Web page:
Insects are bilaterally symmetrical and generally elongate. The body is segmented and grouped into three distinct regions head, thorax and abdomen. In insects (and some other animals) the skeleton is mostly on the outside (referred to as an exoskeleton ).
(taken from Insect Pests in Museums by David Pinniger)
Contains brain, mouthparts eyes and antennae. The head functions mainly for food and sensory intake and information processing.
Insect mouthparts have evolved for chewing (beetles, caterpillars), piercing-sucking (aphids, bugs), sponging (flies), siphoning (moths), rasping-sucking (thrips), cutting-sponging (biting flies), and chewing-lapping (wasps).
Antennae are the insect's feelers. They are sensory organs that can smell, taste, detect sound and air movements. Some insects navigate solely using the antennae. Most insects use them to find and identify food.
Allows the insects to see. Made up of many small lenses arranged in a globe which can give the insect a good field of view. Compound eyes do not produce good definition but they are very sensitive to movement. This is why flies cannot tell that there is glass in a window but can skillfully avoide being swatted by a newspaper.
The thorax provides structural support for the legs (three pairs) and, if present, for one or two pairs of wings.
Insects have six legs. Legs are segmented and vary in shape greatly. Some insects have modified legs which serve special purposes. For example, grasshopper's hind legs are enlarged and very muscular which allow the grasshopper to jump large disances. The legs may be adapted for running, grasping, digging, or swimming.
Insects usually have 2 pairs of wings. Some insects have no wings at all. Many insects have 1 pair of wings (true flies) others have 2 pairs which behave like 1 pair (wasps). Some insects use all four wings to fast dynamic flight (dragonflies). The front pair of beetles wings are hardened to form a wing case called elytra. When beetles fly, the elytra are raised up revealing a pair of membraneous true wings which unfold from underneath.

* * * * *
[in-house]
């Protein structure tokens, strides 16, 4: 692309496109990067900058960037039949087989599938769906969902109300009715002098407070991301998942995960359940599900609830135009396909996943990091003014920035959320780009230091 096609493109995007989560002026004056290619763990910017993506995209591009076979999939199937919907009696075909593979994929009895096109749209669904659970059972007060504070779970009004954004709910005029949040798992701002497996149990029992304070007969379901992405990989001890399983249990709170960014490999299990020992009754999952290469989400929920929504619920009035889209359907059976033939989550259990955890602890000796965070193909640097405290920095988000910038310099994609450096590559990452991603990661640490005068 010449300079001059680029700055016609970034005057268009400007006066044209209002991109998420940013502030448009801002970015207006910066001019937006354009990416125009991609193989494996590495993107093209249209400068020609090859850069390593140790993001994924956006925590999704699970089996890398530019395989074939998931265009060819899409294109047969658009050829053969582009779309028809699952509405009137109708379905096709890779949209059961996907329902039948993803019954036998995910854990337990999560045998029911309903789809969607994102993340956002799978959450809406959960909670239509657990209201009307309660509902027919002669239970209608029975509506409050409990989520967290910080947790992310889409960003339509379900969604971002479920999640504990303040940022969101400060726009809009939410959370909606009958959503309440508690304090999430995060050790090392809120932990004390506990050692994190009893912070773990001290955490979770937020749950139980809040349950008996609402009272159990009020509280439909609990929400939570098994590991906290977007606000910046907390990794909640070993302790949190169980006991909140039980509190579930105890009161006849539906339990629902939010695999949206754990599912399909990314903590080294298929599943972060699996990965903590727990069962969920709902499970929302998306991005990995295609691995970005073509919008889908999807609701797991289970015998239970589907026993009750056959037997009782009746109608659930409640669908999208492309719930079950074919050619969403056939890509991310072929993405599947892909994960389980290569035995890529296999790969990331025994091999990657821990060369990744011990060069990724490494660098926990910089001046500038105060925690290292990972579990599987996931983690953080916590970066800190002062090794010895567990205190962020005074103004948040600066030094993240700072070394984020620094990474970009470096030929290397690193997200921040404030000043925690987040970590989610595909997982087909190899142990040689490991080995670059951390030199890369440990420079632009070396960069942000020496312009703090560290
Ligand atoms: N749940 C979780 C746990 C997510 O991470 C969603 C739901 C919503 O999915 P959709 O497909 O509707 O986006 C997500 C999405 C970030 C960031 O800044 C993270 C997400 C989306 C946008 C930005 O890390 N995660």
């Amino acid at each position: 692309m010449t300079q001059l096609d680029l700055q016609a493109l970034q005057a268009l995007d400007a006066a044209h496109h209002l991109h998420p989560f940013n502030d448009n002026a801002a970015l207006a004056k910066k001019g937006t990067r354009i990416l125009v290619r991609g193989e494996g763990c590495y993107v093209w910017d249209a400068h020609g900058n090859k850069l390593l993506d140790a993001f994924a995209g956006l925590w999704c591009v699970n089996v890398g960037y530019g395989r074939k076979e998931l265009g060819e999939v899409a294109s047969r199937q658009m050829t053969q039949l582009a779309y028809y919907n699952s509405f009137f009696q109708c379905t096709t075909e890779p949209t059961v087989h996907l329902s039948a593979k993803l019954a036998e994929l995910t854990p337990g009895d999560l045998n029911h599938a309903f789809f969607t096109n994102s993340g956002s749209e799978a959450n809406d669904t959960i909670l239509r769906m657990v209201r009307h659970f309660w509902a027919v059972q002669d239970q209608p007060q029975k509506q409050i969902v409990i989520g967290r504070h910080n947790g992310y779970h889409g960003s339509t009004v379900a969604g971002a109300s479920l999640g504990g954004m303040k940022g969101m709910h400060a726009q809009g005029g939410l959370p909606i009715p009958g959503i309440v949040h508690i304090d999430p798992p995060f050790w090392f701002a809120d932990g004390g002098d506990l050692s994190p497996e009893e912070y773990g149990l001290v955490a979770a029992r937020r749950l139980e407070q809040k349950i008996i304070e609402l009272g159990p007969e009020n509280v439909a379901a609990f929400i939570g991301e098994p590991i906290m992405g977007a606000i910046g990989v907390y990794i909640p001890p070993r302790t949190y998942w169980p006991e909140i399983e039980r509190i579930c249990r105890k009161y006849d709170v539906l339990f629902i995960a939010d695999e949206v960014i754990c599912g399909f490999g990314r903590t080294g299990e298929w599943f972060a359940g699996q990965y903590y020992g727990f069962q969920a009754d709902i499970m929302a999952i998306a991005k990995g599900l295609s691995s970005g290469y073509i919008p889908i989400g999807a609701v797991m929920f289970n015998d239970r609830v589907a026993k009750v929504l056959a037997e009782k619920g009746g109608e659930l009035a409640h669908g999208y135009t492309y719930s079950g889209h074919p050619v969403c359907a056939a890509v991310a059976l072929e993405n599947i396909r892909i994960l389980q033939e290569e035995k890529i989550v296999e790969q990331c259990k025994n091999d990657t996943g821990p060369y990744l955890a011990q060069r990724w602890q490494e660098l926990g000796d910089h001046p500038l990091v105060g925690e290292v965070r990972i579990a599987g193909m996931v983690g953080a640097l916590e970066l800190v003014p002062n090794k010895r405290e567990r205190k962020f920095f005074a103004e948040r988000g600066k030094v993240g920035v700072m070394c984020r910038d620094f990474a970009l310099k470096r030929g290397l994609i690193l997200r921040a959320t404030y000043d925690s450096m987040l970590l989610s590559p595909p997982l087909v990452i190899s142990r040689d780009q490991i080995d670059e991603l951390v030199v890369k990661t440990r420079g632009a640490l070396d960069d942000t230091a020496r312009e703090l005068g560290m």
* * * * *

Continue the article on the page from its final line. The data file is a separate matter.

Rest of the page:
Contains circulatory, digestive, nervous, respiratory and reproductive systems.
The internal anatomy of insects is characterized by an open circulatory system; with the exception of a heart and an aorta, there are few blood vessels insect blood simply flows around inside the body cavity. The blood of the insect is rarely red, usually yellow or greenish. It's predominant function is the transportation of food, waste and hormones, and secondarily provides oxygen and carbon dioxide exchanges for remote body parts not directly served by the trachea.
As with most animals, digestion starts at the mouth, which leads into the alimentary canal, a tube extending from the mouth to the anus. The alimentary canal is divided into three regions; the foregut (stomodaeum), the midgut (mesenteron) and hindgut (proctodaeum).
The insect nervous system transports and processes information received from the sense organs (sight, smell, taste, hearing, and touch).
Gaseous oxygen is taken into the insects body through spiracles, travels via the trachea throughout the body, into the tracheoles which reach the tissues, is metabolized and leaves the body in the form of carbon dioxide in the opposite sequence although up to a fourth or so of the carbon dioxide may be eliminated through the body wall. The trachea are lined with cuticle, which is thickened in spiral rings for rigidity. The tracheoles are simple cells with thin walls sometimes filled with fluid. This process is usually accomplished by simple diffusion. The spiracles are located on the sides and number from 1 to 10 pairs.
com = commissural trachea; dt = dorsal trachea; lt = main longitudinal trachea; spr = spiracles;
st = spiracular trachea; vt = ventral trachea.